Friday, May 30, 2008

In Wrath, Remember Mercy (Jonah 1-4)


I don’t know how I could possibly do the book of Jonah justice. It seems I ought to devote three or four posts at least to this tiny little book (though I’ll never get through the whole Bible that way). For those of you who don’t remember much besides the whale (and please don’t tell me that 20th century animal naming schemes do not classify whales as “fish” and so the fish couldn’t be a whale), I cannot recommend rereading it highly enough. Heck, go ahead and do it now – it’ll only take 2 minutes.

The message of Jonah is among the most important of the prophets, as it speaks to the heart of Israel’s story. Jonah may very well be Israel himself.

Here we have a man given a vocation by God to proclaim a message before the nations, who then flees to a far country rather than obey the voice of the Lord. When the Lord sends the enveloping waters over him, Jonah thinks it is the end, but then he is saved by being swallowed up by a whale. Once he is vomited up on the shore, Jonah is once again tasked to do his duty, and this time he obeys. It’s the familiar picture of exile and return; judgment and salvation.

But what is really fascinating about Jonah is what happens next. The city in question is Nineveh, and the message he bears might just as well be verbatim from the book of Nahum. It’s a message of unconditional and unavoidable wrath and destruction. It’s a courtesy really – like having the death sentence formally read to the defendant right before carrying it out.

The citizens of Nineveh know what it’s like dealing with wrathful gods. I remember a similar incident in Homer’s Iliad, where Hector urges the women of Troy to pray to Pallas Athena to stay her wrath. They do so:
“Blessed Athena, sacred goddess … pity our city, with the wives and little ones of the Trojans.”

The women prayed. But Pallas Athena refused their prayer
I doubt the citizens of Nineveh expect any different. But apparently it’s worth a try:
Let everyone turn from his evil way and from the violence that is in his hands. Who knows? God may turn and relent and turn from his fierce anger, so that we may not perish.
There goes nothing. And then, surprisingly, against all expectation, God actually forgives them. He relents from his promised disaster. The only person not surprised is Jonah:
O Lord, is not this what I said when I was yet in my country? That is why I made haste to flee to Tarshish; for I knew that you are a gracious God and merciful, slow to anger and abounding in steadfast love, and relenting from disaster. Therefore now, O Lord, please take my life from me, for it is better for me to die than to live.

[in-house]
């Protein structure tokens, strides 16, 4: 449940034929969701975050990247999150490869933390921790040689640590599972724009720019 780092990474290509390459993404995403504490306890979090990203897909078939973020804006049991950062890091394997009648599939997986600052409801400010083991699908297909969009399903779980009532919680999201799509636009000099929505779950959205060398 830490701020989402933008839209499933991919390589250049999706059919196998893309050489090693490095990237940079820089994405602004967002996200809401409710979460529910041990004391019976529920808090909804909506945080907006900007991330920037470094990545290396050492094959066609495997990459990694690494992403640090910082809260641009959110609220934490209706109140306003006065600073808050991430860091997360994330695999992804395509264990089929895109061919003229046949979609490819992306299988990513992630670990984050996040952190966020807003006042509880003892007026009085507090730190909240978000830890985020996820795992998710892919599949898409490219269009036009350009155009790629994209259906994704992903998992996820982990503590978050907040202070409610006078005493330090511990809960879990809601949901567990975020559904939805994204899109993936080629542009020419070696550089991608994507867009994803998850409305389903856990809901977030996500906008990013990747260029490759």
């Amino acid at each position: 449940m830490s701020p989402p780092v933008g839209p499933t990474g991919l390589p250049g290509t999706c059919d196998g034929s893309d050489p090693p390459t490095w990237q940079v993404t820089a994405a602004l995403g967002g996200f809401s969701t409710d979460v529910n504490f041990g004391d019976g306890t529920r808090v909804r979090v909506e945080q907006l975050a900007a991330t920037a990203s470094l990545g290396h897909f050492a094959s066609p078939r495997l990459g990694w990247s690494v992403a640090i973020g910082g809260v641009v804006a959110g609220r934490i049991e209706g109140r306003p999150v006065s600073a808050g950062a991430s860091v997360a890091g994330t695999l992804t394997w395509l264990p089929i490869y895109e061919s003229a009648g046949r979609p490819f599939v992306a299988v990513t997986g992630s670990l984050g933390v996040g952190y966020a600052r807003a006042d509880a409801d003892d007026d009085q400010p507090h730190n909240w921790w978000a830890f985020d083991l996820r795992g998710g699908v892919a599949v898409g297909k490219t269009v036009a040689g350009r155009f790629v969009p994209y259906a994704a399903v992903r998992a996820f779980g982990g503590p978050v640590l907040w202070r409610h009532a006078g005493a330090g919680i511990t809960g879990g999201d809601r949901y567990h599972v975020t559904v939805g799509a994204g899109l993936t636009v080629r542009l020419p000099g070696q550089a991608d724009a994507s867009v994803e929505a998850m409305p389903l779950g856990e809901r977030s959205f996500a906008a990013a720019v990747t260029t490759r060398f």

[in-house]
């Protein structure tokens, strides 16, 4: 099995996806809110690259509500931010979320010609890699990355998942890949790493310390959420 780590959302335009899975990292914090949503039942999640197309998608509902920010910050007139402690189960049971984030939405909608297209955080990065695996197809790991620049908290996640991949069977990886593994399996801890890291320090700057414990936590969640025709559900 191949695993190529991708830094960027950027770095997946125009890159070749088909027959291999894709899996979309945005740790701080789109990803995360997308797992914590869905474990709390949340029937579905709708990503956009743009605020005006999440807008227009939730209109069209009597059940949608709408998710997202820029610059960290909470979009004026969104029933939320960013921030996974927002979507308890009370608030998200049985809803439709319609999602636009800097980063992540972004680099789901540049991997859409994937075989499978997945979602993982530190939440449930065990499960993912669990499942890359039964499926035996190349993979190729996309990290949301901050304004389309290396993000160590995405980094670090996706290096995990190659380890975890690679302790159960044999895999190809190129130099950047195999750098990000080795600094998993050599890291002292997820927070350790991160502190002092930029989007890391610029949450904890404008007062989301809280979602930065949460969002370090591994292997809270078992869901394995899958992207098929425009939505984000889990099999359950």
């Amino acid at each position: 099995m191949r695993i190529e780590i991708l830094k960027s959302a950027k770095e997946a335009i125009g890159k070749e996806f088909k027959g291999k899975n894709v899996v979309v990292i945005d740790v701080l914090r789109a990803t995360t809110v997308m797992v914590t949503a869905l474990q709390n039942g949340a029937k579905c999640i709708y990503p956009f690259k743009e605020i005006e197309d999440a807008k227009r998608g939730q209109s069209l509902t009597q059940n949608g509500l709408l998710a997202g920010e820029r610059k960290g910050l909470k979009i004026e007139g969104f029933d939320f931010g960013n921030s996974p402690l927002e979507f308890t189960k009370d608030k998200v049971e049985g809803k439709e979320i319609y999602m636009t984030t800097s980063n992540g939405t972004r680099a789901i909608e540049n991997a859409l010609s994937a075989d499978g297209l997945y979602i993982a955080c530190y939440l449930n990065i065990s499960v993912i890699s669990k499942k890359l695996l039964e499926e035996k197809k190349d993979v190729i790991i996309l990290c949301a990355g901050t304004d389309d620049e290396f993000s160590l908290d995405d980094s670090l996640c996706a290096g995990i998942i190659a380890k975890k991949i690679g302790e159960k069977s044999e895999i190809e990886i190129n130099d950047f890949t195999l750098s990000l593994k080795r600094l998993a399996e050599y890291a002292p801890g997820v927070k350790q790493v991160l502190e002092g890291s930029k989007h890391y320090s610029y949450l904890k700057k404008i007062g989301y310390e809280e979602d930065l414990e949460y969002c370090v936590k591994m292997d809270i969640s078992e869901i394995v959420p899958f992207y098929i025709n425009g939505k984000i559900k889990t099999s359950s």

Jonah was in on the secret: the Lord loves mankind! He doesn’t want even the wicked to perish, but prefers instead that they repent and be made whole. He is slow to anger, abounding in steadfast love and kindness. He’s such a sap that it’s sickening. God’s response is telling:
Do you do well to be angry?
It’s the same thing he said to Cain when he fumed with jealous anger over the Lord’s acceptance of his younger brother Abel’s sacrifice. Here again is the perennial choice – to “do well”.

Jonah doesn’t want Nineveh to be forgiven. These are the people who have visited cruelty upon the entire world – not the least of which Israel themselves. The salvation Jonah wants is the total destruction of the Assyrians and the triumph and dominion of Israel as God’s chosen and holy people.

When Jonah then complains about the death of a vine which shielded him from the sun, the Lord sets him straight:
You pity the plant, for which you did not labor, nor did you make it grow, which came into being in a night and perished in a night. And should not I pity Nineveh, that great city, in which there are more than 120,000 persons who do not know their right hand from their left, and also much cattle?
One thing that amazes me is how thoroughly the roles have been reversed. Abraham pleaded with God to save Sodom, Moses begged him not to destroy the Israelites, and David implored him to take his plague out on his house and not the people as a whole. But here it is Jonah, not God, who needs convincing.